Of course, getting in and being able to pay are two distinct barriers of tertiary education. Thirty percent of the youth respondents said college would not be affordable for them.
Though immigration status was not a qualifying factor for any of the surveys conducted, 16.7 percent of the youth participants and 23 percent of the adults said they were not U.S. citizens. This does not necessarily mean that they are undocumented, but Betancourt made mention Wednesday of the Dream Act, legislation that would allow students who attend and graduate from Connecticut high schools to receive in-state tuition at public universities regardless of their immigration status.
The bill, with LPRAC support, passed the General Assembly in 2007 but was vetoed by Gov. M. Jodi Rell.
In general, Latino leaders were more pessimistic in their analyses of the Latino community's perspective than the community was itself.
Regarding the state HUSKY health care program, for example, 85.5 percent of the adult respondents offered a positive rating while only 48.5 percent of the leaders said Latinos were satisfied with the program.
The complexity of the health care conundrum was demonstrated repeatedly in the study. The 85.1 percent of respondents who reported having health care coverage was an increase from the 78.2 percent who said the same in 2002. However, it was a decrease from the 87 percent who reported coverage in 1997, the first year of the study.
Respondents also said costs were prohibitive. Nearly 16 percent said there was a time in the past 12 months in which they needed to see a doctor but could not because of the cost, perhaps in part because the 57.9 percent that said they receive employer-based coverage was down from 68.3 percent in 2002.
"This is not hearsay," Rodríguez said. "This is not wishful thinking; this is not agenda-driven; this is not what we as the commission would want you to believe is important based on our understanding of the needs of our community. This is what 95 out of 100 Hispanics in the state are telling you is important to them," he added, in reference to the 95-percent confidence rating of the study sample.
On a positive note, Center for Research and Public Policy president Jerry Lindsley offered improved statistics on mammogram, blood pressure and cholesterol screenings as evidence that education programs on preventive care were working. Smoking was also down significantly, from 23.1 percent in 2002 to 15.9 percent last year.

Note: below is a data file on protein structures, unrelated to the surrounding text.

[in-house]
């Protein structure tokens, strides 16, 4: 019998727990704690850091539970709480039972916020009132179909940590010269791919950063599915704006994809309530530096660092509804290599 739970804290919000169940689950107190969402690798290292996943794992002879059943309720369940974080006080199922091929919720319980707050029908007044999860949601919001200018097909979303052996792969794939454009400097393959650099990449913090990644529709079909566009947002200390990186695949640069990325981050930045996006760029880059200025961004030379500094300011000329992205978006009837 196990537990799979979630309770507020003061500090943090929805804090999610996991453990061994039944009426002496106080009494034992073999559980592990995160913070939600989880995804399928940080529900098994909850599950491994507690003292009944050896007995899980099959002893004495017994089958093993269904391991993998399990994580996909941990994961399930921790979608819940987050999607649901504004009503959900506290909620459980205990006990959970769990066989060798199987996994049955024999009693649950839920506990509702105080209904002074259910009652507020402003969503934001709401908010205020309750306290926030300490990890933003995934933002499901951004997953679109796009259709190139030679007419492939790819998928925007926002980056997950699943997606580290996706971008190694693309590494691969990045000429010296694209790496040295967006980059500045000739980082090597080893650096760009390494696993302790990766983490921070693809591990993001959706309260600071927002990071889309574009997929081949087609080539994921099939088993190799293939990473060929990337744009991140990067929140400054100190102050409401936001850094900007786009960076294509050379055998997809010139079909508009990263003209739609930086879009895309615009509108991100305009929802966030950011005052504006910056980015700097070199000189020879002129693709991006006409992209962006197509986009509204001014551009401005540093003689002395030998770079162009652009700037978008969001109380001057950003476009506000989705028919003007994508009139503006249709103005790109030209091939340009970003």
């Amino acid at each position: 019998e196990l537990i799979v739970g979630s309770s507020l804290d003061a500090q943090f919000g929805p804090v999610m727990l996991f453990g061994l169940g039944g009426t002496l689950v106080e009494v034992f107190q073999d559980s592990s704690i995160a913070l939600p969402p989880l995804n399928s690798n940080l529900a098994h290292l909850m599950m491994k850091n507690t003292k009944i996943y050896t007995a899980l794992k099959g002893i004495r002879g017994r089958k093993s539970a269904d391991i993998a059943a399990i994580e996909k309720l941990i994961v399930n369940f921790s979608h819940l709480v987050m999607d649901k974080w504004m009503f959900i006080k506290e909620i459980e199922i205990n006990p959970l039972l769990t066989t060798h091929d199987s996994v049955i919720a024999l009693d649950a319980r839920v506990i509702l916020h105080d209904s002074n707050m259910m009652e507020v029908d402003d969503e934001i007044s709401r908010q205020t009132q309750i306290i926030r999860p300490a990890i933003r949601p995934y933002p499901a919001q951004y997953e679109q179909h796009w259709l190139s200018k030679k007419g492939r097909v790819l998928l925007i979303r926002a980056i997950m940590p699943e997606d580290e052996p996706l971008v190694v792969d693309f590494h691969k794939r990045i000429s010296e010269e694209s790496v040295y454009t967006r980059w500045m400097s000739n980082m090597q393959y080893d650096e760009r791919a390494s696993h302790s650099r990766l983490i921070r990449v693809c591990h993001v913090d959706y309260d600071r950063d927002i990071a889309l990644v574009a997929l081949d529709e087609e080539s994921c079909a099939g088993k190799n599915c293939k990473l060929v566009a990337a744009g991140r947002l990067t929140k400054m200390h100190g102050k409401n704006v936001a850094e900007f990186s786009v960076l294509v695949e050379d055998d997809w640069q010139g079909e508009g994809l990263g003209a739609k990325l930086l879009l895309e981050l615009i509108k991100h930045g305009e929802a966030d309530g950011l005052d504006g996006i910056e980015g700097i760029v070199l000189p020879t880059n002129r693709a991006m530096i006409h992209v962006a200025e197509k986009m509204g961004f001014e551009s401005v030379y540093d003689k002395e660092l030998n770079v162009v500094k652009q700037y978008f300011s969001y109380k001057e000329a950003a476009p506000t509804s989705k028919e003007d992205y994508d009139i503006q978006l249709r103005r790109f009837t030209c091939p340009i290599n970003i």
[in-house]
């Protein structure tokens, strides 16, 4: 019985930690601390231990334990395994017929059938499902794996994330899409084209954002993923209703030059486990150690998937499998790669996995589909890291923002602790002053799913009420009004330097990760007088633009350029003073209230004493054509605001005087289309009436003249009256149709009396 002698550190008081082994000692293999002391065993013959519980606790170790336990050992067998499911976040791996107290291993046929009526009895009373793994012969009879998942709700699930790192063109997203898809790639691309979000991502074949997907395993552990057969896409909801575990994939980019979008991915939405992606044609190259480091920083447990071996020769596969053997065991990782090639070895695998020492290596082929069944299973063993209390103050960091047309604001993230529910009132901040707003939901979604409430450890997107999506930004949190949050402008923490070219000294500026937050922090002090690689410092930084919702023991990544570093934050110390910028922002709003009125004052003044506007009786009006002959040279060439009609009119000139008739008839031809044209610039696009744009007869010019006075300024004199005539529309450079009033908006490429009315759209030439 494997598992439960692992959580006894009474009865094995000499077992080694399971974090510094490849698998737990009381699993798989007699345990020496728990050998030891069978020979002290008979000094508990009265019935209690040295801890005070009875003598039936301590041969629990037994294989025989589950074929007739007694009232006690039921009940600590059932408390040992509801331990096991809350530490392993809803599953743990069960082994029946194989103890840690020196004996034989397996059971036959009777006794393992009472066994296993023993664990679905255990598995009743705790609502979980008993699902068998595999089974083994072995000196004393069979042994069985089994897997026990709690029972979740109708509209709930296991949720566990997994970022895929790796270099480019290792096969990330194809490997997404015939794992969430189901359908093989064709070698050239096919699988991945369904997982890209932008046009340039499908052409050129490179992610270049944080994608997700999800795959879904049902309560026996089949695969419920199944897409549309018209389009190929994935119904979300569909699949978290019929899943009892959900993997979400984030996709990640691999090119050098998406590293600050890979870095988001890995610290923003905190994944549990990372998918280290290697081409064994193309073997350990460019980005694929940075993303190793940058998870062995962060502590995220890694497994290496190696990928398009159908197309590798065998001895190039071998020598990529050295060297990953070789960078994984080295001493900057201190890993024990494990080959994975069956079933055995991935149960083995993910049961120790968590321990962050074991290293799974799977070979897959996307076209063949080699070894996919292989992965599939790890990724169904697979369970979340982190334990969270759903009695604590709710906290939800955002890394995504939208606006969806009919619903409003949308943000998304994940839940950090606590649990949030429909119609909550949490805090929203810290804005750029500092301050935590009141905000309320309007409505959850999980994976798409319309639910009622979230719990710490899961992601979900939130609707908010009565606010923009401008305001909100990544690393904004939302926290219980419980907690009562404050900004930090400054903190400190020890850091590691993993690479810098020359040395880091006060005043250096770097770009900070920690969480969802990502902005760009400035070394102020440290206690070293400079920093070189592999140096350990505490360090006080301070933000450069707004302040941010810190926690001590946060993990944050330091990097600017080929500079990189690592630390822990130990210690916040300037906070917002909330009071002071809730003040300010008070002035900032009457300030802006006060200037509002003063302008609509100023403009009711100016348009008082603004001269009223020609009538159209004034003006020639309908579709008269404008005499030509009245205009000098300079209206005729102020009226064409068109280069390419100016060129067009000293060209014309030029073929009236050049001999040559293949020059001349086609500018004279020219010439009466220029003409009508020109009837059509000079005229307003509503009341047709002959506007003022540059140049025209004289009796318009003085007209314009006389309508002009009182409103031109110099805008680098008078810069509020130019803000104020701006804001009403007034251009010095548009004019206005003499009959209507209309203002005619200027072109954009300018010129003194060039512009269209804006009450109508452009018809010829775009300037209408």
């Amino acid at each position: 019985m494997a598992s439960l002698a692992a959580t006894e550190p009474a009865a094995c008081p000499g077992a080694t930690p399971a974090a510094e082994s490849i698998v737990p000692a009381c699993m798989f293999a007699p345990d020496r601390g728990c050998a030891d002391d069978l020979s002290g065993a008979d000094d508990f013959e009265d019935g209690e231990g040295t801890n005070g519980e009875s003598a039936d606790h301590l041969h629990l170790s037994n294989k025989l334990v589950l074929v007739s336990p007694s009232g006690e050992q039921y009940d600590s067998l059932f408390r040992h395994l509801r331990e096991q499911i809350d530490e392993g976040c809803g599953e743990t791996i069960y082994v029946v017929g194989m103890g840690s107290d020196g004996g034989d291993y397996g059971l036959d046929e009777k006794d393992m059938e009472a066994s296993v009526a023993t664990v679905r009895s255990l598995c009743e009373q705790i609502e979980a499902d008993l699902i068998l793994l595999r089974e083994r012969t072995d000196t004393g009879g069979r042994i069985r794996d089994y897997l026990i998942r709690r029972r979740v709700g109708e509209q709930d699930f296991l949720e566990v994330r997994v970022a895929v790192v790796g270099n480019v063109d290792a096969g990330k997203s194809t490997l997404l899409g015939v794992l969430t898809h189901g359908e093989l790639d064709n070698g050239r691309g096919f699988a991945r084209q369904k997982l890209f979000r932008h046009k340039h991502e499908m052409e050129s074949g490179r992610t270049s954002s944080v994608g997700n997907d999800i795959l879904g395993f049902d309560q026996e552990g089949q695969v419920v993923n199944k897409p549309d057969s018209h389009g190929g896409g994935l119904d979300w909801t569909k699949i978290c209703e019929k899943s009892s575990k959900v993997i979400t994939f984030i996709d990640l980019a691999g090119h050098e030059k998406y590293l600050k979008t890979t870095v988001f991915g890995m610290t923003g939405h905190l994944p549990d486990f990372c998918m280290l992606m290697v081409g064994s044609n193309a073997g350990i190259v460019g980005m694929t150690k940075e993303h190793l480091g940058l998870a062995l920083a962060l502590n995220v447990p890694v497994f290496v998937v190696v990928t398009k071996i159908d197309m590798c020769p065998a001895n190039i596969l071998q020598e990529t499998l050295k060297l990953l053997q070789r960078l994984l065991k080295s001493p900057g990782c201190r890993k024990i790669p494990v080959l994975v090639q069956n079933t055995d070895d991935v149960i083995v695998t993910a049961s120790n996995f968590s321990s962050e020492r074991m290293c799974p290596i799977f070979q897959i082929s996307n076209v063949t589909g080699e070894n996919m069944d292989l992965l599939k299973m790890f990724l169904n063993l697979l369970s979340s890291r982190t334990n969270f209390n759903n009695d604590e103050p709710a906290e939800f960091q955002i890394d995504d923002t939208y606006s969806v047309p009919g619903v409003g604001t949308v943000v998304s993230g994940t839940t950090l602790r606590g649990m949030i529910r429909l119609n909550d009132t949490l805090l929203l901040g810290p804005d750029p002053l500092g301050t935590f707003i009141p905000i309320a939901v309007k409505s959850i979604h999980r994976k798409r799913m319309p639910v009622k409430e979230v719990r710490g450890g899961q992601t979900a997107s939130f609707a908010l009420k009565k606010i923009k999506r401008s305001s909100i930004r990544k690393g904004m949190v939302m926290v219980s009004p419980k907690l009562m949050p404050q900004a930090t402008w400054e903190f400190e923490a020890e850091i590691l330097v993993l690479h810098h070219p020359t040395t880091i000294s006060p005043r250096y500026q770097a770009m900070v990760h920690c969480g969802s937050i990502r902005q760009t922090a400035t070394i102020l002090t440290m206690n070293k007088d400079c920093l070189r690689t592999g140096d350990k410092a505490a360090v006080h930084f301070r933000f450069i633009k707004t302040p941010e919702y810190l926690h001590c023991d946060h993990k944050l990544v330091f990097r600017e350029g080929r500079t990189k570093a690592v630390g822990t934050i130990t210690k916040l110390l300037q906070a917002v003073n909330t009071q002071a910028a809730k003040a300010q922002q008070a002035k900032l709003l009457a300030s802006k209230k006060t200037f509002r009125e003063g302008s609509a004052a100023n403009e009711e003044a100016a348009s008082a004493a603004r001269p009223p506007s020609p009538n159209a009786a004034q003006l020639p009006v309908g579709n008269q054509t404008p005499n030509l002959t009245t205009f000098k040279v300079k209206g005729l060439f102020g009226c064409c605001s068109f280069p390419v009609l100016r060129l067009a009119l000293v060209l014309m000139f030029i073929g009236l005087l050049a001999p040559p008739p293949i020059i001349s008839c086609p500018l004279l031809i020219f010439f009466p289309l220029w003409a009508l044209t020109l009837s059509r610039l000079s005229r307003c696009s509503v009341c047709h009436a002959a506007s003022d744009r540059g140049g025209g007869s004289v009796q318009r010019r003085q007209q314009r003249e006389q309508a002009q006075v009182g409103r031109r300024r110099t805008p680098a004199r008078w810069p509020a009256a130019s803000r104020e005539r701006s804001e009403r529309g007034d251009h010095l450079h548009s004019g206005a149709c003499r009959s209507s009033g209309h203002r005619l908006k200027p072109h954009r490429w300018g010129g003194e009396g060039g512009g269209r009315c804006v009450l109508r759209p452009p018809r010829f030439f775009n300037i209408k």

The most cynical perspectives in the study were directed at the state's judicial court system. Just 41.5 percent of adult respondents offered a "positive trust rating" of the courts. Up from 22.4 percent in 2002, Betancourt said the survey showed there was work to do but also that LPRAC efforts to reach out to the judicial system were slowly taking effect. An increase in the number of trained court interpreters, though still insufficient, was one area of partial improvement, he said.
In reference to the courts, one of the focus group participants said, "I guess they are not fair with everybody, not just Hispanic [sic]," suggesting that the perception was more one of general mistrust than suspected discrimination.
Linguistic confidence was on the rise as well, with 65.5 percent saying they were equally comfortable speaking Spanish as English. Just 49.1 percent said the same in 2002.
Sixty-eight percent said they were registered to vote, a statistic of particular significance in an election year in which the Latino vote has been heavily courted. Almost half - 48 percent - were registered Democrats. The slight increase in unaffiliated voters from 27 percent in 2002 to 28.6 percent 2007 owed in part to a precipitous drop in the number of registered Republicans, from 16.1 percent in 2002 to ten percent in 2007.
There was a 3.5-percent margin for error.
Max Hadler can be reached at firstname.lastname@example.org